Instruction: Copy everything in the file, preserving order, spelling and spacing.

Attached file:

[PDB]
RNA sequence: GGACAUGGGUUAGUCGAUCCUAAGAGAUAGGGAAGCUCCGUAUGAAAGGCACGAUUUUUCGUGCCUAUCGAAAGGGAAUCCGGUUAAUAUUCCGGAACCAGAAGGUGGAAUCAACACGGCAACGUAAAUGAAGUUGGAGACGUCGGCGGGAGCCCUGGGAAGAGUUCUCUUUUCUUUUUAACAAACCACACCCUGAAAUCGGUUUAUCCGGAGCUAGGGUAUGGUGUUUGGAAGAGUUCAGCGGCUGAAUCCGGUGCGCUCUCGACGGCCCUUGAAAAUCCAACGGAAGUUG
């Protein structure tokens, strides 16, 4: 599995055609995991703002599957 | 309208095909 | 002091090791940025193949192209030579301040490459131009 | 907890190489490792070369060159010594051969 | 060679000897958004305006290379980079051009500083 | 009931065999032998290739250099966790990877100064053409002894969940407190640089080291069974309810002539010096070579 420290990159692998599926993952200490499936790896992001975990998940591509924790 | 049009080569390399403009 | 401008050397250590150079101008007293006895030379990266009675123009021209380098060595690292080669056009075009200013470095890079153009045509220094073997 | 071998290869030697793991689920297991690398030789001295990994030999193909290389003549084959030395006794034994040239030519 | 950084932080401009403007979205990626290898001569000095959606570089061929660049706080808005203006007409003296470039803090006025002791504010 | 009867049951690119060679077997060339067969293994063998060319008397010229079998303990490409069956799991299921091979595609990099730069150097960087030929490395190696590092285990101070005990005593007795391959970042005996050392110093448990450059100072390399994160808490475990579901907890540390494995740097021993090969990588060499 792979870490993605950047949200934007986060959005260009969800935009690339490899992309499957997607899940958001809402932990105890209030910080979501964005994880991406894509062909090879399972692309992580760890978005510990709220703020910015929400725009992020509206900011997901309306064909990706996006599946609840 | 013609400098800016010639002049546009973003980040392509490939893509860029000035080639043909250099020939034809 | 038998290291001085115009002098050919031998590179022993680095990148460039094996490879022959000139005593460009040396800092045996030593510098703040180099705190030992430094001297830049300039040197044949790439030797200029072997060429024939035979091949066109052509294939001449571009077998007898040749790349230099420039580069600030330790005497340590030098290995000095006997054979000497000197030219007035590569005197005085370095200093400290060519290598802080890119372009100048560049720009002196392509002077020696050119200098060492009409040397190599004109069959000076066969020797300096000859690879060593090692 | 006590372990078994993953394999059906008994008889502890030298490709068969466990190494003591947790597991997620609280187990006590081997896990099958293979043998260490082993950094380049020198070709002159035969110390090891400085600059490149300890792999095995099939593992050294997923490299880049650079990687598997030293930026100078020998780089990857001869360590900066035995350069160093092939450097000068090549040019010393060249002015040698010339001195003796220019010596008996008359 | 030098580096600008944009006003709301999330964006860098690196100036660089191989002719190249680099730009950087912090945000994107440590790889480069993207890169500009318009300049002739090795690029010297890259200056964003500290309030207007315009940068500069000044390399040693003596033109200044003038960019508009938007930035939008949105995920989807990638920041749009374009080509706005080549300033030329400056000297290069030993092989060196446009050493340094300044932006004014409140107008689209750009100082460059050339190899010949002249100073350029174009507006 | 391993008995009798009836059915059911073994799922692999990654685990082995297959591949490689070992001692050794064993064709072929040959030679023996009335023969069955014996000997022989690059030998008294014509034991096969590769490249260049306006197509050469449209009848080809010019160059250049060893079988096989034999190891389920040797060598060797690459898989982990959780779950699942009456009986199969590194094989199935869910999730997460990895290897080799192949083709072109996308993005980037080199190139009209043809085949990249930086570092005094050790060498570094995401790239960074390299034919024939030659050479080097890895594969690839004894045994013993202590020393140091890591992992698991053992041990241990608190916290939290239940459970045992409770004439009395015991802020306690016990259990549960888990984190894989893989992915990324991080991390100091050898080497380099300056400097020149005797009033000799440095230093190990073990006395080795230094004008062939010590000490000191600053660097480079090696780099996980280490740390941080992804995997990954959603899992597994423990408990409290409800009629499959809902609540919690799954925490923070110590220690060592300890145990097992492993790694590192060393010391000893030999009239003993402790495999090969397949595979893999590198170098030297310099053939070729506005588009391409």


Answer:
[PDB]
RNA sequence: GGACAUGGGUUAGUCGAUCCUAAGAGAUAGGGAAGCUCCGUAUGAAAGGCACGAUUUUUCGUGCCUAUCGAAAGGGAAUCCGGUUAAUAUUCCGGAACCAGAAGGUGGAAUCAACACGGCAACGUAAAUGAAGUUGGAGACGUCGGCGGGAGCCCUGGGAAGAGUUCUCUUUUCUUUUUAACAAACCACACCCUGAAAUCGGUUUAUCCGGAGCUAGGGUAUGGUGUUUGGAAGAGUUCAGCGGCUGAAUCCGGUGCGCUCUCGACGGCCCUUGAAAAUCCAACGGAAGUUG
């Protein structure tokens, strides 16, 4: 599995055609995991703002599957 | 309208095909 | 002091090791940025193949192209030579301040490459131009 | 907890190489490792070369060159010594051969 | 060679000897958004305006290379980079051009500083 | 009931065999032998290739250099966790990877100064053409002894969940407190640089080291069974309810002539010096070579 420290990159692998599926993952200490499936790896992001975990998940591509924790 | 049009080569390399403009 | 401008050397250590150079101008007293006895030379990266009675123009021209380098060595690292080669056009075009200013470095890079153009045509220094073997 | 071998290869030697793991689920297991690398030789001295990994030999193909290389003549084959030395006794034994040239030519 | 950084932080401009403007979205990626290898001569000095959606570089061929660049706080808005203006007409003296470039803090006025002791504010 | 009867049951690119060679077997060339067969293994063998060319008397010229079998303990490409069956799991299921091979595609990099730069150097960087030929490395190696590092285990101070005990005593007795391959970042005996050392110093448990450059100072390399994160808490475990579901907890540390494995740097021993090969990588060499 792979870490993605950047949200934007986060959005260009969800935009690339490899992309499957997607899940958001809402932990105890209030910080979501964005994880991406894509062909090879399972692309992580760890978005510990709220703020910015929400725009992020509206900011997901309306064909990706996006599946609840 | 013609400098800016010639002049546009973003980040392509490939893509860029000035080639043909250099020939034809 | 038998290291001085115009002098050919031998590179022993680095990148460039094996490879022959000139005593460009040396800092045996030593510098703040180099705190030992430094001297830049300039040197044949790439030797200029072997060429024939035979091949066109052509294939001449571009077998007898040749790349230099420039580069600030330790005497340590030098290995000095006997054979000497000197030219007035590569005197005085370095200093400290060519290598802080890119372009100048560049720009002196392509002077020696050119200098060492009409040397190599004109069959000076066969020797300096000859690879060593090692 | 006590372990078994993953394999059906008994008889502890030298490709068969466990190494003591947790597991997620609280187990006590081997896990099958293979043998260490082993950094380049020198070709002159035969110390090891400085600059490149300890792999095995099939593992050294997923490299880049650079990687598997030293930026100078020998780089990857001869360590900066035995350069160093092939450097000068090549040019010393060249002015040698010339001195003796220019010596008996008359 | 030098580096600008944009006003709301999330964006860098690196100036660089191989002719190249680099730009950087912090945000994107440590790889480069993207890169500009318009300049002739090795690029010297890259200056964003500290309030207007315009940068500069000044390399040693003596033109200044003038960019508009938007930035939008949105995920989807990638920041749009374009080509706005080549300033030329400056000297290069030993092989060196446009050493340094300044932006004014409140107008689209750009100082460059050339190899010949002249100073350029174009507006 | 391993008995009798009836059915059911073994799922692999990654685990082995297959591949490689070992001692050794064993064709072929040959030679023996009335023969069955014996000997022989690059030998008294014509034991096969590769490249260049306006197509050469449209009848080809010019160059250049060893079988096989034999190891389920040797060598060797690459898989982990959780779950699942009456009986199969590194094989199935869910999730997460990895290897080799192949083709072109996308993005980037080199190139009209043809085949990249930086570092005094050790060498570094995401790239960074390299034919024939030659050479080097890895594969690839004894045994013993202590020393140091890591992992698991053992041990241990608190916290939290239940459970045992409770004439009395015991802020306690016990259990549960888990984190894989893989992915990324991080991390100091050898080497380099300056400097020149005797009033000799440095230093190990073990006395080795230094004008062939010590000490000191600053660097480079090696780099996980280490740390941080992804995997990954959603899992597994423990408990409290409800009629499959809902609540919690799954925490923070110590220690060592300890145990097992492993790694590192060393010391000893030999009239003993402790495999090969397949595979893999590198170098030297310099053939070729506005588009391409």